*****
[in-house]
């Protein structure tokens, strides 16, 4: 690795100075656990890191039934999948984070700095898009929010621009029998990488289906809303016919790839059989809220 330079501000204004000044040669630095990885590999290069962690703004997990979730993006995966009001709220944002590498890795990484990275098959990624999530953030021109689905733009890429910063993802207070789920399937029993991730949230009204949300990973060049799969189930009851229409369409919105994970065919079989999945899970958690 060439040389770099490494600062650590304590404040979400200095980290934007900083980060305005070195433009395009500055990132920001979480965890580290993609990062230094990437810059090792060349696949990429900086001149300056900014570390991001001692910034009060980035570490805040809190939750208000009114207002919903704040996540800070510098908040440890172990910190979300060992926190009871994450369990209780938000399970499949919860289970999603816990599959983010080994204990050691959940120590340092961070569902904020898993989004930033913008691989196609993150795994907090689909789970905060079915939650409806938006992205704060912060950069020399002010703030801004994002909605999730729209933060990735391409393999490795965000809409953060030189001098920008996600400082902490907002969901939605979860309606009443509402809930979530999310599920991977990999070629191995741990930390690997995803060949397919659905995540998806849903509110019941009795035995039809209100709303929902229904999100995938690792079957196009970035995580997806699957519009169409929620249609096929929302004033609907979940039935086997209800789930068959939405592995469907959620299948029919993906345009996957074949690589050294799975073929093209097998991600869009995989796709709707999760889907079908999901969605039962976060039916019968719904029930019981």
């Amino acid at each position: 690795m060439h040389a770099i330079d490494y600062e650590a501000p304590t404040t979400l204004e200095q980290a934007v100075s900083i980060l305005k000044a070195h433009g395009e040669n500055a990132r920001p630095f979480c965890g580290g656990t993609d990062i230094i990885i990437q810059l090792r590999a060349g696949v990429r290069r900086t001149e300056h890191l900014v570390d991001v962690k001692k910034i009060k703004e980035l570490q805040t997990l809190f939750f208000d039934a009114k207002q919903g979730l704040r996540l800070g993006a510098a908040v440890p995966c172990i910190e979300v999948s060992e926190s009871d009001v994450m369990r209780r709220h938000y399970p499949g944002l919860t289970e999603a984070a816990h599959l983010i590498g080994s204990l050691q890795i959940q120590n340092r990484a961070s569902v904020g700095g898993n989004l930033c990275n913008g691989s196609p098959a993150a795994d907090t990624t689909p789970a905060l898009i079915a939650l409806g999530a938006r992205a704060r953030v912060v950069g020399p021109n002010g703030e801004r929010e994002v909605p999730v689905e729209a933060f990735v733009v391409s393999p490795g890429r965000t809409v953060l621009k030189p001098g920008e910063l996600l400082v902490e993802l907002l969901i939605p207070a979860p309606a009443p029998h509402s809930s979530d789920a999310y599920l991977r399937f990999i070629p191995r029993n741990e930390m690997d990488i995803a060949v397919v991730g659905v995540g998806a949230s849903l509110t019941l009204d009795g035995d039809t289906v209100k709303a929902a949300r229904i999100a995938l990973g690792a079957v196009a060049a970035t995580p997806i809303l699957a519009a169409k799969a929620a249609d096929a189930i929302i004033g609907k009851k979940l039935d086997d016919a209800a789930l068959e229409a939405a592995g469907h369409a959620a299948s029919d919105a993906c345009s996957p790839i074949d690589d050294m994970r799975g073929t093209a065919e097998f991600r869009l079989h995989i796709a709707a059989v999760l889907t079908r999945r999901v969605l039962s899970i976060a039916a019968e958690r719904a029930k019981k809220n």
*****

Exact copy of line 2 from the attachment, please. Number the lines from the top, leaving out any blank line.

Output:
């Protein structure tokens, strides 16, 4: 690795100075656990890191039934999948984070700095898009929010621009029998990488289906809303016919790839059989809220 330079501000204004000044040669630095990885590999290069962690703004997990979730993006995966009001709220944002590498890795990484990275098959990624999530953030021109689905733009890429910063993802207070789920399937029993991730949230009204949300990973060049799969189930009851229409369409919105994970065919079989999945899970958690 060439040389770099490494600062650590304590404040979400200095980290934007900083980060305005070195433009395009500055990132920001979480965890580290993609990062230094990437810059090792060349696949990429900086001149300056900014570390991001001692910034009060980035570490805040809190939750208000009114207002919903704040996540800070510098908040440890172990910190979300060992926190009871994450369990209780938000399970499949919860289970999603816990599959983010080994204990050691959940120590340092961070569902904020898993989004930033913008691989196609993150795994907090689909789970905060079915939650409806938006992205704060912060950069020399002010703030801004994002909605999730729209933060990735391409393999490795965000809409953060030189001098920008996600400082902490907002969901939605979860309606009443509402809930979530999310599920991977990999070629191995741990930390690997995803060949397919659905995540998806849903509110019941009795035995039809209100709303929902229904999100995938690792079957196009970035995580997806699957519009169409929620249609096929929302004033609907979940039935086997209800789930068959939405592995469907959620299948029919993906345009996957074949690589050294799975073929093209097998991600869009995989796709709707999760889907079908999901969605039962976060039916019968719904029930019981």